But electromobility will only assert itself as a viable technology if it caters to consumers’ rapidly changing needs. The mobility experts at ISOE, Jutta Deffner and Konrad Götz, have been observing striking developments in this respect. The new ‘sharing’ megatrend clearly reveals the ‘using instead of owning’ mindset as that most likely to further the progress of e-mobility.
Electromobility is seen as a milestone in the quest to find future-proof means of getting around, with the latest sales figures and estimates for e-vehicles making for daily headlines in Germany. While the figures themselves are of course significant, the crucial task, according to ISOE analysts Jutta Deffner and Konrad Götz, is to boost the acceptance and attractiveness of e-mobility. A major area of ISOE research is ‘Mobility and urban spaces’, and it is here that the mobility experts have made some highly significant findings.
Results show that people are drawn to e-mobility when it is embedded in flexible usage concepts such as car sharing with a ‘one-way’ option. “There are already several suppliers on the market. Daimler led the way with car2go, and Citroen then followed with Multicity. Others are set to do the same with Free Floating,” says Konrad Götz. The Free Floating concept means that hire cars are no longer stationed on a fixed site but can be used anywhere in the city; the system is coordinated via smartphone. “Anyone can enjoy as much or as little electromobility as they need in order to get from A to B. People see this as an up-to-the-minute solution,” says mobility analyst Götz.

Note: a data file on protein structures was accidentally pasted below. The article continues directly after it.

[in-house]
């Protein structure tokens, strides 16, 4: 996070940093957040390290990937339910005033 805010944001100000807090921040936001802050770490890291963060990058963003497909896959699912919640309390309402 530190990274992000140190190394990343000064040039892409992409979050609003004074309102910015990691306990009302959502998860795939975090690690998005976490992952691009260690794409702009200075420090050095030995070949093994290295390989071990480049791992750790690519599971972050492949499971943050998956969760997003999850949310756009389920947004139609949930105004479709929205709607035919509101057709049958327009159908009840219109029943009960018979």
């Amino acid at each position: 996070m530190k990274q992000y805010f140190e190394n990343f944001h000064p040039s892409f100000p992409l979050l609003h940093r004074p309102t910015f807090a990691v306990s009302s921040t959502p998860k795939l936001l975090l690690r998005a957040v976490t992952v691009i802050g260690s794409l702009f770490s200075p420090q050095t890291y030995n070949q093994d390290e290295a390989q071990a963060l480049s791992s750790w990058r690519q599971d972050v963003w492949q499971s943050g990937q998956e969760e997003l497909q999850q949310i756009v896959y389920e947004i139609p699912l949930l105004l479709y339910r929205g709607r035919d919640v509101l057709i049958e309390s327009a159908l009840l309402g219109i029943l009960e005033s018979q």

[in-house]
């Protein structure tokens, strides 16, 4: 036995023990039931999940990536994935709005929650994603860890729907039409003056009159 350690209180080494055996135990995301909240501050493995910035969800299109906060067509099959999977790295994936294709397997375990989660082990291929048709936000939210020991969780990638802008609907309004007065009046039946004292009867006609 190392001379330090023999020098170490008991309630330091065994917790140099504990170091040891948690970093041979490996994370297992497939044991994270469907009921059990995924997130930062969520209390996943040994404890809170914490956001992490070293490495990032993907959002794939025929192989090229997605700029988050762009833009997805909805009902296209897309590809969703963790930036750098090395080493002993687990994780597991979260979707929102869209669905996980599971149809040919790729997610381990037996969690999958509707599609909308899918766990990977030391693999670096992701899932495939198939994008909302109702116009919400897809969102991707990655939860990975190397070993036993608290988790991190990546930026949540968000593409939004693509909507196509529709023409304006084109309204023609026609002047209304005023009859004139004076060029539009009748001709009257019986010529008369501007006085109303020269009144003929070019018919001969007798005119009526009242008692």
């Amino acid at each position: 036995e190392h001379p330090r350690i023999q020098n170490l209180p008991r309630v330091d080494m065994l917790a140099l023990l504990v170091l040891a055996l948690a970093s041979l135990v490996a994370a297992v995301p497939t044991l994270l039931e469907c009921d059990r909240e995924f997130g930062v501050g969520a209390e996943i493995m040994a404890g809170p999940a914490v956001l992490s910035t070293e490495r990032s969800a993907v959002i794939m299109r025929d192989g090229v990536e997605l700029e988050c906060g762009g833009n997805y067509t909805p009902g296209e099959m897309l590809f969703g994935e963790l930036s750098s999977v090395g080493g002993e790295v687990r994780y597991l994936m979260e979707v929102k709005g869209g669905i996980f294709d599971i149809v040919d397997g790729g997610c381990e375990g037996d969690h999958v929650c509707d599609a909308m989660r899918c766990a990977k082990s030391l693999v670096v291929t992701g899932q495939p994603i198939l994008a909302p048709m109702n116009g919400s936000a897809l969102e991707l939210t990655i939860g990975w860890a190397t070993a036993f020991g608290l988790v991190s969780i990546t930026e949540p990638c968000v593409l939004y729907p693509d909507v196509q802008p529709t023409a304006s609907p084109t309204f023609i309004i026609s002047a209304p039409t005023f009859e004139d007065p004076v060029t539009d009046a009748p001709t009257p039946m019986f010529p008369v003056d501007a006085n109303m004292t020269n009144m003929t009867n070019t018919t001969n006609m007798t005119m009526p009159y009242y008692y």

The idea of owning a private car is gradually eroding
A whole new culture of mobility is currently emerging as a result. “Many car drivers are no longer prepared to invest large sums of money in a private car which is going to be parked for most of the time rather than driven,” explains Jutta Deffner. They would much prefer to access a car as and when required. And they would like to combine it with other options such as the bike or public transport. “The conscious decision to use rather than own represents a new megatrend,” says Deffner. ‘Sharing’ is also beginning to appear in other areas such as international home exchange. For Jutta Deffner and Konrad Götz, the fact that today even private cars – from luxury saloons to small vans – are being shared via internet platforms indicates that the idea of owning a private car is gradually eroding.
“This explains why ‘car sharing’ is experiencing a boom like no other automotive business,” concludes Götz. And many people who are keen to lead an eco-friendly everyday life would welcome a car-sharing scheme that deployed low-noise e-cars with certified zero emissions. “Driving with zero emission along with a strong dose of ‘coolness’ in combination with smart options for hiring, using, loading and parking the car all amounts to sustainability without the killjoy factor, and that makes it suitable for everyday use,” sums up the lifestyle researcher.
Media contact:Dr. Konrad Götz
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